GTR chief executive Charles Horton responded: "At first reading, our initial view is that the report covers many of the issues and challenges already in the public domain. We recognise and fully accept that our service on parts of the GTR franchise has not been good enough and we sincerely sorry to our passengers for that.

“Clearly, we’ve not got everything right in the past two years, but we’ve committed to making things better. While performance is still way below where we want it to be, it’s good that the constraints of the redevelopment of London Bridge have been acknowledged and, also, the fact that performance was beginning to improve before the start of the dispute with the RMT.

“GTR has submitted claims for force majeure to the DfT caused by the unprecedented industrial action and we have co-operated fully with what’s been asked of us at all times. We have been in discussions with the DfT to agree what and how they wanted to allow them to assess and evaluate our claims. It’s an extremely detailed process which the report accepts is 'complex and painstaking'. These claims are currently being reviewed by the Department."

Jacqueline Starr, the Rail Delivery Group's managing director, customer experience, said: “The Rail Delivery Group will consider the committee’s recommendations carefully. Train companies are already giving customers better information, particularly when there is disruption, and developing smarter types of ticket that are simpler to buy and use, but we know that we have to do more for our passengers.

“It’s important to remember that we have a successful railway – Europe’s safest and fastest growing – with thousands more services and passenger numbers having doubled in the last 20 years.”

RMT general secretary Mick Cash maintained that the report was 'an indictment of the failure of rail privatisation and the government’s record on Southern which has resulted in daily chaos and misery for passengers'.

He continued: “The report rightly argues that in any normal circumstances there would be grounds for GTR to have its contract terminated and RMT is calling again for this failed franchise to be taken into public ownership as soon as possible.”

“We welcome the call for the government to engage with the rail unions and will be writing to ministers today to seek an urgent meeting."

Reader Comments:

Views expressed in submitted comments are that of the author, and not necessarily shared by Railnews.

  • jak jaye, surrey

    Are these these the same MP's who voted for the privatisation of BR back in the 1990s? and we all know(or at least people in the 'real world) that the main issue with overcrowding is the EU's open border policy,stiil at least the trains are running near empty back in Poland!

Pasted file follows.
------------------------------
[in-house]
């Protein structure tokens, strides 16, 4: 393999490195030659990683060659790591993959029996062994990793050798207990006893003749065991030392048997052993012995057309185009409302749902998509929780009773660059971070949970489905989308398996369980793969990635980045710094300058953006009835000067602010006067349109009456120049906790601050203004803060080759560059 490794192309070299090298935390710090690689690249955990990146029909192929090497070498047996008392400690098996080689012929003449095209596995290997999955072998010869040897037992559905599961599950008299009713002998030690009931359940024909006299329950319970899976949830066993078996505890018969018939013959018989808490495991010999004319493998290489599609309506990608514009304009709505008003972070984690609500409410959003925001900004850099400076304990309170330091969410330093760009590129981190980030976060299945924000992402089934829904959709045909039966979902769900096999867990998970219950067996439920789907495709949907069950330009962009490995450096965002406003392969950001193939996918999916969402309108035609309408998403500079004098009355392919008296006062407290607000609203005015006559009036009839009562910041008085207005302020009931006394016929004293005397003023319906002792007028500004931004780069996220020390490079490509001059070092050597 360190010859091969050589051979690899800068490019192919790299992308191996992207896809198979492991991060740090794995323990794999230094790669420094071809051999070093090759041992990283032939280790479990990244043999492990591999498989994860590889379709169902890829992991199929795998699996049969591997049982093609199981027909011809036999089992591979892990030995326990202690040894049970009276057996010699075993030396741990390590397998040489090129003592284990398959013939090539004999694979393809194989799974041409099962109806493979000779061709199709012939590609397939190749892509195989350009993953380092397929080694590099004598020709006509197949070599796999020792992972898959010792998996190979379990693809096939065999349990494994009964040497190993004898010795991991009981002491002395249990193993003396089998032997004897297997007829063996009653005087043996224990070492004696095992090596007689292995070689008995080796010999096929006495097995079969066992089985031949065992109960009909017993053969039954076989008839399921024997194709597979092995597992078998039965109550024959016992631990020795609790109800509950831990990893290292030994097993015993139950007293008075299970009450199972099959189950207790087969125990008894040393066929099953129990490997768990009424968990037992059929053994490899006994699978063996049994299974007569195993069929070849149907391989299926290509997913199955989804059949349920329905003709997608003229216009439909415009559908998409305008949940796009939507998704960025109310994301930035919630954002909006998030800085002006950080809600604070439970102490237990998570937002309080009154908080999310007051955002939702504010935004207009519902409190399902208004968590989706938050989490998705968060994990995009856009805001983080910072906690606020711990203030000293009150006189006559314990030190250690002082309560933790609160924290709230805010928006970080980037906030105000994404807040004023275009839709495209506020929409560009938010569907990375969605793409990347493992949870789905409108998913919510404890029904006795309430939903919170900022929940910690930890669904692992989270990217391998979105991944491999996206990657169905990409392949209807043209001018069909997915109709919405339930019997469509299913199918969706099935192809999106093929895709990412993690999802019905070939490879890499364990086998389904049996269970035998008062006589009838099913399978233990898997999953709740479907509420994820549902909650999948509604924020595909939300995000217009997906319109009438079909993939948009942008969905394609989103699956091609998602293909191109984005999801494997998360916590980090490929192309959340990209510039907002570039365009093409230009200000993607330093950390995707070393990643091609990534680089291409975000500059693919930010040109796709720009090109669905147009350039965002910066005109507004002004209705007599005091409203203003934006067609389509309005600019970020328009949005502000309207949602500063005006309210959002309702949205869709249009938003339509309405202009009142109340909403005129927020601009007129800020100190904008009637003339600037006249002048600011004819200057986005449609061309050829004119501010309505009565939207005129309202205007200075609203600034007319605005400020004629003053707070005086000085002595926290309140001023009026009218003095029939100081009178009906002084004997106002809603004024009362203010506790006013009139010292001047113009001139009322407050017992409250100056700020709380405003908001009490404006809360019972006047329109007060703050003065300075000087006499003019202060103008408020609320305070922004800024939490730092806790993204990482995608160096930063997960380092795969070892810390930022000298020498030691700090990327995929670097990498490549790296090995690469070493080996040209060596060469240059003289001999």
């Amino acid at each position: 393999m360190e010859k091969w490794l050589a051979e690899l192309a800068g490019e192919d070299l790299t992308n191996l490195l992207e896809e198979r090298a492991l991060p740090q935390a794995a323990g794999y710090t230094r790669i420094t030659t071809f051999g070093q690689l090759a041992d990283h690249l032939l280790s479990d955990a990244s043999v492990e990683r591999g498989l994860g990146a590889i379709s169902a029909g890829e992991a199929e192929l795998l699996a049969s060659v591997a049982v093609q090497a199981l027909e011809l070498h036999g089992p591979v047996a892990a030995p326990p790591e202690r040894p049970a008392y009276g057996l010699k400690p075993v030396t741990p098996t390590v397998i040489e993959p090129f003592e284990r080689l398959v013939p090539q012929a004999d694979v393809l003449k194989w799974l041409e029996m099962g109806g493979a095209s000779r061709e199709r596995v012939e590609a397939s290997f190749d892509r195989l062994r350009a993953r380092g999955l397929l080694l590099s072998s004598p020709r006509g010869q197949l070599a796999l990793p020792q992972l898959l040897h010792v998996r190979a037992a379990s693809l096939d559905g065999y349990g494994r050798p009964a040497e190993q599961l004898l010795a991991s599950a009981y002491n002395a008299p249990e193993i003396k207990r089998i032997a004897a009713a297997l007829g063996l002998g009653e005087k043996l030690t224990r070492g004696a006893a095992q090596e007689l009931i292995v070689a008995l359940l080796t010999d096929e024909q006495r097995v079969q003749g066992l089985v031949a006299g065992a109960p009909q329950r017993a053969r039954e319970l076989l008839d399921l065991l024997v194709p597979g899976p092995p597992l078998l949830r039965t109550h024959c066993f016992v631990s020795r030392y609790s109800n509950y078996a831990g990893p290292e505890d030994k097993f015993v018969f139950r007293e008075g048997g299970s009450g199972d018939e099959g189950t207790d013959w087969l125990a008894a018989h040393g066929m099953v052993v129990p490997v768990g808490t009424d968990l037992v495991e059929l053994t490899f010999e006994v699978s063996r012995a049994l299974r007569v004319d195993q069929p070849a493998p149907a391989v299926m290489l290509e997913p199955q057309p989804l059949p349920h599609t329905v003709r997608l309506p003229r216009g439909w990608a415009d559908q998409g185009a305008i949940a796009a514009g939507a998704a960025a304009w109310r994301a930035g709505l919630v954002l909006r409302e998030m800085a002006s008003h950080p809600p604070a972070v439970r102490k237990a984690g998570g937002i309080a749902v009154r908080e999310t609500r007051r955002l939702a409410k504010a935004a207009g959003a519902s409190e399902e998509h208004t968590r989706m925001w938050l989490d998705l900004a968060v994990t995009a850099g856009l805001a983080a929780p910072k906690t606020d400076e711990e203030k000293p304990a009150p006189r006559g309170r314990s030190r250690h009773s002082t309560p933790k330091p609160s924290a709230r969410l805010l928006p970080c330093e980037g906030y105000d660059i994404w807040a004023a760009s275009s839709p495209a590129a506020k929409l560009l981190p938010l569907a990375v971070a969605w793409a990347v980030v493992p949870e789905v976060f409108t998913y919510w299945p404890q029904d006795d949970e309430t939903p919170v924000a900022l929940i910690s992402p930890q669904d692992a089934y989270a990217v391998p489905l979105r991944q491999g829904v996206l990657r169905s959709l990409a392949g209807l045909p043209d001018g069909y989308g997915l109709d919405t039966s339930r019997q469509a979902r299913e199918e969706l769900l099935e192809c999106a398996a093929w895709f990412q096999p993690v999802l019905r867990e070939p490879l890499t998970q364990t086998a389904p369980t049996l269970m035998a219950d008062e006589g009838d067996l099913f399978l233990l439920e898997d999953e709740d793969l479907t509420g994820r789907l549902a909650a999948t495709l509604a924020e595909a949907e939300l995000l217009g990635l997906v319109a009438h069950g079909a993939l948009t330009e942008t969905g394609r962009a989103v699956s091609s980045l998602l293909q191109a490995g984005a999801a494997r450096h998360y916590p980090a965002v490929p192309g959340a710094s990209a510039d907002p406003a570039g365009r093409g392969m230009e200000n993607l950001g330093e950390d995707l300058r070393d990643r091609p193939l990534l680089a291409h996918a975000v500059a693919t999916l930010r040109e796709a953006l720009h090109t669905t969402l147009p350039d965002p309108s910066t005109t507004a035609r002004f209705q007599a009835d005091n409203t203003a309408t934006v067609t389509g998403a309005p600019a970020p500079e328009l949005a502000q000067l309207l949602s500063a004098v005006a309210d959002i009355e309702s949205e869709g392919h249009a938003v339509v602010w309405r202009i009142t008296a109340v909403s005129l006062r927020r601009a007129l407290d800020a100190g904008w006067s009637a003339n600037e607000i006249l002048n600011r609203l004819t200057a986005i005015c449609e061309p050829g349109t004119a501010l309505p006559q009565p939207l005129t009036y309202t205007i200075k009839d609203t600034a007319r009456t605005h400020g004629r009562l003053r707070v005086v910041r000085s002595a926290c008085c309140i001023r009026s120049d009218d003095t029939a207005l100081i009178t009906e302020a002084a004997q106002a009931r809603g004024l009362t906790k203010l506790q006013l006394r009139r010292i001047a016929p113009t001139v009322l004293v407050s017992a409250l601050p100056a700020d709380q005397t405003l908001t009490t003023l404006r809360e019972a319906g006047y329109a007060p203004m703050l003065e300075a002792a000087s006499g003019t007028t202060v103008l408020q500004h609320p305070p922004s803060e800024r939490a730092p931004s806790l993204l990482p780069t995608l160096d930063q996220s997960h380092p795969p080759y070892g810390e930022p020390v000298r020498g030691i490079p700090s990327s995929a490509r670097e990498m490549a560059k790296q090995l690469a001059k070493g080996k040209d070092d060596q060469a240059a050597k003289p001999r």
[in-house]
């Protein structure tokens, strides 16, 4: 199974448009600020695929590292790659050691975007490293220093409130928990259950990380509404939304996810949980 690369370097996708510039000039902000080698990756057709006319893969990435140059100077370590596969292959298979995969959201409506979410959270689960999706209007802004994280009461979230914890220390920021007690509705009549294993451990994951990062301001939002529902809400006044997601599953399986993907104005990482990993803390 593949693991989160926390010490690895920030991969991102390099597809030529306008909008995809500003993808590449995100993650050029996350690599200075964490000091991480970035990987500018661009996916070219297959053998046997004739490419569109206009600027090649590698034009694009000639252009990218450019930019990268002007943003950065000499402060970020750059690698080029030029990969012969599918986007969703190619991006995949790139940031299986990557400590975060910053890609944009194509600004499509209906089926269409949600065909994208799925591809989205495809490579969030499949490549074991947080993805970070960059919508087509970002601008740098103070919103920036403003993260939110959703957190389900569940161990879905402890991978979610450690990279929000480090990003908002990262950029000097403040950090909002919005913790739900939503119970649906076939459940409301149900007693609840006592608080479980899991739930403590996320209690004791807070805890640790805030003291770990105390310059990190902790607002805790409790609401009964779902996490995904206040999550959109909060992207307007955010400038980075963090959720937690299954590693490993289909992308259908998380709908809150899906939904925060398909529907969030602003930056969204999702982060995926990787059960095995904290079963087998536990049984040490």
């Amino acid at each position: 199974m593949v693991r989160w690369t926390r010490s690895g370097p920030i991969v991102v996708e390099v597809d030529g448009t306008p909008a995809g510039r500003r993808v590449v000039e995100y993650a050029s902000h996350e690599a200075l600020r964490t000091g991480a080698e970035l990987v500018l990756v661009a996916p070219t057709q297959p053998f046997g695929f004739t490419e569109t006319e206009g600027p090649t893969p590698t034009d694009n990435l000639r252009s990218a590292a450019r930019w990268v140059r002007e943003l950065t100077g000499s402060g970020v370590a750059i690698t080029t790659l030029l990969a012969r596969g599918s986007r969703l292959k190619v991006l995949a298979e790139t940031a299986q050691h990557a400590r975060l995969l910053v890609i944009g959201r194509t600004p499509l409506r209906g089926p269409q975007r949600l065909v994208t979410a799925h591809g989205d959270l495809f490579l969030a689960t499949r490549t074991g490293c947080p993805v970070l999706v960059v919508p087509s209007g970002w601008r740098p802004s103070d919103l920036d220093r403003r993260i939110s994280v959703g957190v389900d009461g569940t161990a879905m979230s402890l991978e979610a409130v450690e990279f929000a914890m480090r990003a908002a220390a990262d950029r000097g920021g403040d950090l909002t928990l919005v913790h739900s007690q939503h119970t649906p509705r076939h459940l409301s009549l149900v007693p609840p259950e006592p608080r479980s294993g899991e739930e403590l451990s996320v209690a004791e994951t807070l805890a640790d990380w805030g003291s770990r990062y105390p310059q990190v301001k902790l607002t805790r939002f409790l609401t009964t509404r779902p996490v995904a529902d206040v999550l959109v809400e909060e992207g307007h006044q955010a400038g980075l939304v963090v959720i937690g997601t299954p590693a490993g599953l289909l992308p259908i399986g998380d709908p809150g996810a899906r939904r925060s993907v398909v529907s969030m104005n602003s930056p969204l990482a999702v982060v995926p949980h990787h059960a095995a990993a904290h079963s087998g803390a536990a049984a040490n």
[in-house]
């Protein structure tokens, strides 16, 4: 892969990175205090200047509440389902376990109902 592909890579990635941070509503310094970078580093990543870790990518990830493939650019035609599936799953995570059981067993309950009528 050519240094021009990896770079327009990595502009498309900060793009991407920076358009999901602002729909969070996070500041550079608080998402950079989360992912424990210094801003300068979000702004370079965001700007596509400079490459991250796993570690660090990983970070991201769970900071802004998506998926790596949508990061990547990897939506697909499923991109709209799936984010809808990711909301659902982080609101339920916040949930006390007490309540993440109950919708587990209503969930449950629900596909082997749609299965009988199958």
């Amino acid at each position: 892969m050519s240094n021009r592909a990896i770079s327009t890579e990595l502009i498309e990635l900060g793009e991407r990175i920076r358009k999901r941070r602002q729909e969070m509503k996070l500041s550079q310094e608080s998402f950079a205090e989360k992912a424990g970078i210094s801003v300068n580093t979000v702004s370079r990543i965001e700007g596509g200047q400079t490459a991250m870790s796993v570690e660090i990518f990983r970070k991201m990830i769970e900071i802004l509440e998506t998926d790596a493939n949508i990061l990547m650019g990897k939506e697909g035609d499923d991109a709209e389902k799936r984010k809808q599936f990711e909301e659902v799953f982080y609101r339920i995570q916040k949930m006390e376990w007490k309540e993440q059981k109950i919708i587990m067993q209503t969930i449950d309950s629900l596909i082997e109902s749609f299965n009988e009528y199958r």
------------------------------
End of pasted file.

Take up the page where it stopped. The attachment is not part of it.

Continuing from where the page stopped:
[No, of course not. MPs do come and go, you know. And the rest of your proposition is nonsense.--Editor.]

  • Simon, Manchester

    This article was mainly about problems being experienced in the south of England so why does it use a picture from the north?
    [How jolly to receive another entry in the 'you can't win' category. GTR problems were certainly part of the picture, but the recommendations included: "The Department for Transport should refine mechanisms to gather information on overcrowding" -- and this (among a number of recommendations) referred to franchises everywhere. Passengers in the north have been particularly voluble about overcrowding, hence our picture of Newcastle. Had we used a picture of a GTR train (of which we have had far too many recently), we could have been accused of being 'London-centric' by readers elsewhere!--Editor.]

  • david c smith, Bletchley

    Franchising often works for enterprises such as McDonalds, as they operate in a competitive environment. Rail franchises, though are usually near- monopolies over their operating routes ; they therefore are subject to heavy government control in order to give accountability, in particular via fixed- duration, inflexible franchise agreements.

  • Tony Pearce, Reading

    Franchising Works pretty well in normal British Industry. Many shops like McDonalds or local Plumbers for example are franchised and no-one could tell.
    The Railways now have too many Customers and too little capacity and are therefore a classic case of Supply and Demand. Theoretically as increasing 'supply' is not very feasible in most cases (more carriages, double-deckers, more tracks) then the price should rise to 'choke' off excess demand. Not exactly a Vote Winner.

  • david c smith, Bletchley

    Franchising as applied to rail is a flawed concept anyway ; the whole idea of gaining accountability via government can't , and doesn't work.

    Accountability could be more efficiently obtained either through effective market - force competition , where feasible ( intercity and long distance, generally speaking) or for captive market natural monopolies, such as Go Via Thameslink, through direct democracy. For these latter type of operation,each such could be run as a local cooperative, with management elected by local stakeholders . This management could then run the service directly or " farm it out" on a local concession or franchise and could also oversee other forms of local "captive market" public transport..